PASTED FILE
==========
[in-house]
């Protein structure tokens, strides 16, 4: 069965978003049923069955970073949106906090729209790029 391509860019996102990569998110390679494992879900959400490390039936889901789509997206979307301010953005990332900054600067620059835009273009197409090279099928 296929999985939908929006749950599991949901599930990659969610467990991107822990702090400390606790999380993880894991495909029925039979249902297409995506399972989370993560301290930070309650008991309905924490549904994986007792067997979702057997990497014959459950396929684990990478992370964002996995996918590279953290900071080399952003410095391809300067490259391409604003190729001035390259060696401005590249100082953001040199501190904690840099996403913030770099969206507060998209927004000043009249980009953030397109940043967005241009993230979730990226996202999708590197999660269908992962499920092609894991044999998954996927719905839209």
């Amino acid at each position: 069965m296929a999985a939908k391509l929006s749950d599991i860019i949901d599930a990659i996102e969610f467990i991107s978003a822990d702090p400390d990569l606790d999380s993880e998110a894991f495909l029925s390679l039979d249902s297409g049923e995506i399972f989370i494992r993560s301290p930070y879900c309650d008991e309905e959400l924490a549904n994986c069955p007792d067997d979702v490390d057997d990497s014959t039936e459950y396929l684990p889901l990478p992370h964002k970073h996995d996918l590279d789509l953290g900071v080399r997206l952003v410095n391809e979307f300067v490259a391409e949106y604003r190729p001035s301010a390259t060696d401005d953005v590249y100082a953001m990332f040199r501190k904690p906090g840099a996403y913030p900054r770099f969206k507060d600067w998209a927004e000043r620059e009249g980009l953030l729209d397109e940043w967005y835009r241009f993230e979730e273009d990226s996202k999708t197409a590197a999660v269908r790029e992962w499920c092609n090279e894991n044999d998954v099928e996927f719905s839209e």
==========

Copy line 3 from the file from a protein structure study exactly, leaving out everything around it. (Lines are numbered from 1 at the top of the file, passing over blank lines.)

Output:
């Amino acid at each position: 069965m296929a999985a939908k391509l929006s749950d599991i860019i949901d599930a990659i996102e969610f467990i991107s978003a822990d702090p400390d990569l606790d999380s993880e998110a894991f495909l029925s390679l039979d249902s297409g049923e995506i399972f989370i494992r993560s301290p930070y879900c309650d008991e309905e959400l924490a549904n994986c069955p007792d067997d979702v490390d057997d990497s014959t039936e459950y396929l684990p889901l990478p992370h964002k970073h996995d996918l590279d789509l953290g900071v080399r997206l952003v410095n391809e979307f300067v490259a391409e949106y604003r190729p001035s301010a390259t060696d401005d953005v590249y100082a953001m990332f040199r501190k904690p906090g840099a996403y913030p900054r770099f969206k507060d600067w998209a927004e000043r620059e009249g980009l953030l729209d397109e940043w967005y835009r241009f993230e979730e273009d990226s996202k999708t197409a590197a999660v269908r790029e992962w499920c092609n090279e894991n044999d998954v099928e996927f719905s839209e």